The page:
The plays were originally slated for the spring, and Kol and Mari had both auditioned then.  The play was postponed to the fall, and then came Kol's surgery.  In the days at the hospital after the surgery, we never imagined that Kol would be able to be in the play.  It's wonderful  - a miracle, really, that he has recovered well enough to be involved.  Another cool thing - some would say co-incidence, although I chose to believe otherwise - is that the performance dates match perfectly with Kol's treatment schedule.  His blood counts should be back in the normal range by the 11th, or 12th of November at the latest, just in time for the dress rehearsals.  He will start another round of chemo (and more house arrest) on November 24th - 3 days after the last performance. 

Tickets went on sale a week ago today, and I've heard that close to half the tickets are sold already.  If you'd like to come see the kids as a cat, a dog and a mouse, we'd love to have a visit.  You can contact The Outlook for tickets, or contact us, and we'll try to get tickets for you.  Our contact info is accessible from the "Contact Us" link on the top left side of this page, or you can just click here.

Tuesday, November 2, 2010

MRI results and more

Kirk and I were just re-reading some of the recent posts on the blog, and we realized that we haven't written about the results of the the MRI that Kol had on September 23rd.

According to the oncologist, there is still a mass, 1 cm in diameter, remaining in the fluid space in Kol's left ventricle.  There is no way of telling if that is just what was left behind, or if it is growing, or if it is shrinking - at least according to the Dr. we talked to.  We'll find out more after his next MRI at the end of November, or beginning December.

The neurosurgeon said that he removed about 90 - 95% of the tumour in the fluid space, and he also said that the tumour was originally about 4 cm in diameter.  Kirk did the math, and what is left would be about 1 - 2% of the original tumour size - assuming that the tumours were perfect spheres, and that they were exactly 4 cm and 1 cm.  This is encouraging to me, at least.  I choose to believe at this point that it means that the tumour has not grown.

Kol had a few headaches again during the last 2 weeks before his second cycle of chemo started.  They are most likely either caused by changes in the tumour size, causing his brain to adapt to the new pressure inside the brain or by gluten withdrawl (there'll be more about this in another post). These headaches are different than the ones he had before his surgery.  These come on suddenly, are quite uncomfortable, but usually go away relatively quickly, too.  Kol hasn't had to take any medication for these headaches yet, but he also has a very high tolerance for pain.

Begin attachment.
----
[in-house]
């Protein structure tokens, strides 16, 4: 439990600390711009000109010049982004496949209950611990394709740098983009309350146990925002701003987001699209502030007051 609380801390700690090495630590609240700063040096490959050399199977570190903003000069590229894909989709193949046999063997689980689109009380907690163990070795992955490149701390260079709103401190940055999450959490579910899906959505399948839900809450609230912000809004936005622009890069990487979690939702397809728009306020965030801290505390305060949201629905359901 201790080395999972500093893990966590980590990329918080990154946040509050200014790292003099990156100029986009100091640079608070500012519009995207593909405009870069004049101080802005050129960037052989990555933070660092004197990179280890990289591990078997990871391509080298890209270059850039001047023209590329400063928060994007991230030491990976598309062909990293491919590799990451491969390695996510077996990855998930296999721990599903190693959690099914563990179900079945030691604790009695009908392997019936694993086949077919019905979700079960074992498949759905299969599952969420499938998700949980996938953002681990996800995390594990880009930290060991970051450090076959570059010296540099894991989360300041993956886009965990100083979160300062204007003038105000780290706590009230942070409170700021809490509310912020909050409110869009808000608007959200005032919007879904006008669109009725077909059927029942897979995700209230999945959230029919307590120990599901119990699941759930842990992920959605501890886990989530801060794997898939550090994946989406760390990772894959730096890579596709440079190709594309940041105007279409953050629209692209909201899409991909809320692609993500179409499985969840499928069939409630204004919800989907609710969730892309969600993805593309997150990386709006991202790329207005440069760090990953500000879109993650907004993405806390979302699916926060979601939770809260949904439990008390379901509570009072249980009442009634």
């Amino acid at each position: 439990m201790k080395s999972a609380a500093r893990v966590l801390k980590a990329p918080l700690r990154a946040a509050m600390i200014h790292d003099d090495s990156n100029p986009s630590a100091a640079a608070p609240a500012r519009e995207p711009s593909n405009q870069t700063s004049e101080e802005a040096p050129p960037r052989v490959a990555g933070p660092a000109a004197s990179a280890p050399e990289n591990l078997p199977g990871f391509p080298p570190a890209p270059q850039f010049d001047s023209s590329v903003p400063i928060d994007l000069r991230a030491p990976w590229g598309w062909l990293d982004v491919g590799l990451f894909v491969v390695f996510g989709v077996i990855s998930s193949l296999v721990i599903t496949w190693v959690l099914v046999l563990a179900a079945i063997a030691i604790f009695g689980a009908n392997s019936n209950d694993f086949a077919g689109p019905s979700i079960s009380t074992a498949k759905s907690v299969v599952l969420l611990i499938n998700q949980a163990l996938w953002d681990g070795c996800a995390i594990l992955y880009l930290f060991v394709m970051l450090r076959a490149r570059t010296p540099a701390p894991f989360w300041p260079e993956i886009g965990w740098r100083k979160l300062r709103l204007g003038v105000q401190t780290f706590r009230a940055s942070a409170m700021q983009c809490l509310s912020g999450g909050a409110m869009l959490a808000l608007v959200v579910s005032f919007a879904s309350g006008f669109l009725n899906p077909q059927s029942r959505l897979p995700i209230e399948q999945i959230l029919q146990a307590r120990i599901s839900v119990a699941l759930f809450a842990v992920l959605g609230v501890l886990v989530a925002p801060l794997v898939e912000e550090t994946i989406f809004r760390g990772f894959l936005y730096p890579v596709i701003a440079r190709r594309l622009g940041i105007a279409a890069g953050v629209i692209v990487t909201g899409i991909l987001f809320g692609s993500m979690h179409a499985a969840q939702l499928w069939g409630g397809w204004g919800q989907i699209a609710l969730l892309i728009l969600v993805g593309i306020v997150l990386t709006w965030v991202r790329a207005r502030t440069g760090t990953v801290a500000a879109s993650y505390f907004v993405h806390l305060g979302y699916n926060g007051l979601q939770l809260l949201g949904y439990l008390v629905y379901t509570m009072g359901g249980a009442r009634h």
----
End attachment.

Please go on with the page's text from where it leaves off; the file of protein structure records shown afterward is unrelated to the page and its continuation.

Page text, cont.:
We were in Saskatoon for the day on October 20th, and Kol fell asleep on the way in to the city.  When he woke up, he was sick.  He was sick again later in the day - again after having napped in the car.  Thankfully he has been well since, however, every recurrence of the tumour symptoms brings new questions and worries. Every new complaint causes concern about chemo side effects, a new growth, or some secondary infection.  I wish others could understand.  I hope none of you will.

I miss the days when a headache was just a headache, and vomiting was just caused by the latest 24 hour stomach bug that was going around town.  I thought the worry would lessen over time, but in lots of ways, it has just intensified.  We have Kol back - he survived long enough to have surgery, and recovered from that and the radiation.  He is handling chemo well.  For that, I am extremely thankful.  In spite of all of this, or maybe because of it, I am really starting to realize that as long as Kolbjorn is alive, the worry will always be there.  We need to learn to live with that constant worry, because it's much better than the alternative.  I want to see Kol get married, be a father, live a productive life.  As the song says, "heaven is a wonderful place" but I'm selfish enough to want Kol to experience what he can here on earth first.  He has so much to learn - and so much to teach me.